Everything Happens For A Reason

Friday, December 09, 2016


Everything happens for a reason, people often say. When I lost my daughter, this became a most hated response to my grief. What reason was there for the pain I was feeling? What rationale could be applied to my grief when viewing her body in its tiny casket? 


Everything happens for a reason isn't a balm to the mourning heart. It's a harsh truth which no one wants to acknowledge. It goes to the core of what each of us believe about theology. All humans wonder about the afterlife, and make a decision about what happens to our dead based on our intellectual reasoning. In that sense, we all can conceptualize that everything does indeed happen for a reason, no matter what our belief system. It's the deep philosophy behind this fact which causes us to avoid dwelling on it. 

As my grief unfolded and rooted in deeply, during the second year of my bereavement, I found myself unable to rationalize much of anything. I was avoiding God. I was angry. I stopped attending church on a regular basis. I am Lutheran, and Lutherans are very big on music. Music is so soul stirring, and it was difficult for me to read the words in my hymnal and hear the voices around me sing out about God's truth. I didn't want to hear the truth, I wanted my baby back. 

When I finally did begin attending church regularly again, I had moved and found a new Lutheran church close by. This church was very different than the church I had previously attended, which was a modern church with a praise band and sermons which were preached in a very motivational speaking style. 

This new pastor's preaching style was old-fashioned, wordy and each sermon was rich with information I could bring home and mull over. There was an organ and a choir which sang only traditional hymns. The service was reverent, and when the institution of the sacrament began, the sanctuary was so quiet you could hear a pin drop. This was comforting to my broken heart. No matter the maelstrom in my heart, the constant "sameness" of each Sunday was healing. The order of service was the same one we had used in my childhood church, and coming back to this Lutheran liturgy was a type of coming home.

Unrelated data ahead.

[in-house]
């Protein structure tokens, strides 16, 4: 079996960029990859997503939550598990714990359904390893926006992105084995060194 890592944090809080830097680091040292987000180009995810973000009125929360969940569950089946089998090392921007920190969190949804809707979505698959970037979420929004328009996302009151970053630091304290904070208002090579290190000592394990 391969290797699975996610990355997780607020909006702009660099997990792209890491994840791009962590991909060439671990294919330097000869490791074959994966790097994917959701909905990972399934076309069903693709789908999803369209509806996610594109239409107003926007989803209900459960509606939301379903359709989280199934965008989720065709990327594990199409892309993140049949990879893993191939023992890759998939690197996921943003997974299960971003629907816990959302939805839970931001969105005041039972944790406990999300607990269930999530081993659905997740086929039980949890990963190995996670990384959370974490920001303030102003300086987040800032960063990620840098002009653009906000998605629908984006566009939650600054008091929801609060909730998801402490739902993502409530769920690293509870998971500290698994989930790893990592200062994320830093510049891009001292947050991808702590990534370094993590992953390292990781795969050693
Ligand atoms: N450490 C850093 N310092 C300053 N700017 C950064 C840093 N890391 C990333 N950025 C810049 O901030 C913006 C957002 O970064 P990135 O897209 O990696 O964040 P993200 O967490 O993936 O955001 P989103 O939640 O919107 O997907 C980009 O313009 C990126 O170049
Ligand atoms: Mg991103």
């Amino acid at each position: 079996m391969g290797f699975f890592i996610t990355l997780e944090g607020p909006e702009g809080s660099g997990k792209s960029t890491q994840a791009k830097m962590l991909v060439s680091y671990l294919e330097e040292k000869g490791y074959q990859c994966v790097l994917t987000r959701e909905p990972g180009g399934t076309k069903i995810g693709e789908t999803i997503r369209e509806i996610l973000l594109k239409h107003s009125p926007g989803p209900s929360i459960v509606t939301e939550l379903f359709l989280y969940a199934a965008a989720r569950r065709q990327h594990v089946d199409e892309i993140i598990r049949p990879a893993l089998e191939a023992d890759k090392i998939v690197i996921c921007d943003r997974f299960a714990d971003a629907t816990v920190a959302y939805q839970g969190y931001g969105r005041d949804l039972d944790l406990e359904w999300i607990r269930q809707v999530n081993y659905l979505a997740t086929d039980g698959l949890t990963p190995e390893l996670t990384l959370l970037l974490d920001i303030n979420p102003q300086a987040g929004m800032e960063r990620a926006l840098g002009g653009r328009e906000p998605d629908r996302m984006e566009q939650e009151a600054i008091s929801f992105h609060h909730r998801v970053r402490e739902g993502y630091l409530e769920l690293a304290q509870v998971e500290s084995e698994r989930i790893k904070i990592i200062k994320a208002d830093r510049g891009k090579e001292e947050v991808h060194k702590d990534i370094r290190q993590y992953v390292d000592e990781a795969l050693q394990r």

I became more involved in church. I became friends with members of the church, inviting them into my life in person and via social media. 

Then it happened. 

I posted an image which said, "not everything happens for a reason", on a social media platform. 
I received a message from my new pastor explaining that all things do happen for a reason.  

I fired off an angry response. That dreaded concept had reared its head in this place where I thought I had finally found some solace. 

I didn't want to believe that everything happened for a reason. Because that would mean I had to accept my child's death on God's terms. 




As the days went by, in which my pastor probably didn't think too deeply about this conversation (as I said, it was on social media), I dwelled on it. I wavered. I thought about leaving the church once again. 

I wondered if I would ever be able to love church again. If I would ever be able to sing hymns without feeling such deep sorrow. 

I loved the church so much, however, that everything happens for a reason began to work its way into my mind. It was either accept this as a truth, or lose my faith. 

As I continued attending services, I watched colors and seasons change. Children were baptized, families buried their loved ones, and each Sunday our pastor was there preaching the Gospel. Never wavering in his convictions, quietly answering most of the questions in my heart during the sermons. In this church I began to comprehend that everything does happen for a reason. I have been a lifelong Lutheran (with a few forays into other Christian belief systems as a young woman), but I used to tell people I wasn't a Christian until I lost my daughter -- the concept of "every knee shall bow" comes to home when you hold your dead child in your arms. This was not the beginning of my Christianity, like I thought, but the beginning of my true understanding of the Law.  

I suffered because I kept my entire focus on the Law. The despair of loss made me forget the promise of the Gospel -- the promise of life. I almost stopped at my suffering, validating the Law as the means of my salvation.  

I understand now that my daughter's death did happen for a reason. This is a sinful, fallen world. Death is our evidence of this fact. We cannot escape it. It is a constant reminder of our failings as human beings. Yet because I have been so well taught, I have learned to focus not just on the Law, but on the Gospel as well. I understand that death is not the end, in a richer context which has allowed me to accept my child's death. This is a monumental admission. Very few families ever reach the point of acceptance. I see so many women suffering, and I grieve for their losses, not just of their children but of the faith they held so tenuously before their losses.  

My baptism secured the Gospel promise for me. Regular attendance at church and weekly communion allow me to regularly receive God's gifts. Emphasis on liturgical worship and it's focus on different seasons reminds me of life changes we all go through; the liturgy reminds me that there will be times deep grief and times of great joy.  

It has been almost six years since my daughter died. I am able to sing with my fellow worshippers, and instead of sorrow the hymns bring me comfort. I am so grateful for my church, which teaches me that bodily death is an inevitability but also teaches me that by the grace of God -- I have been baptized into new life. 

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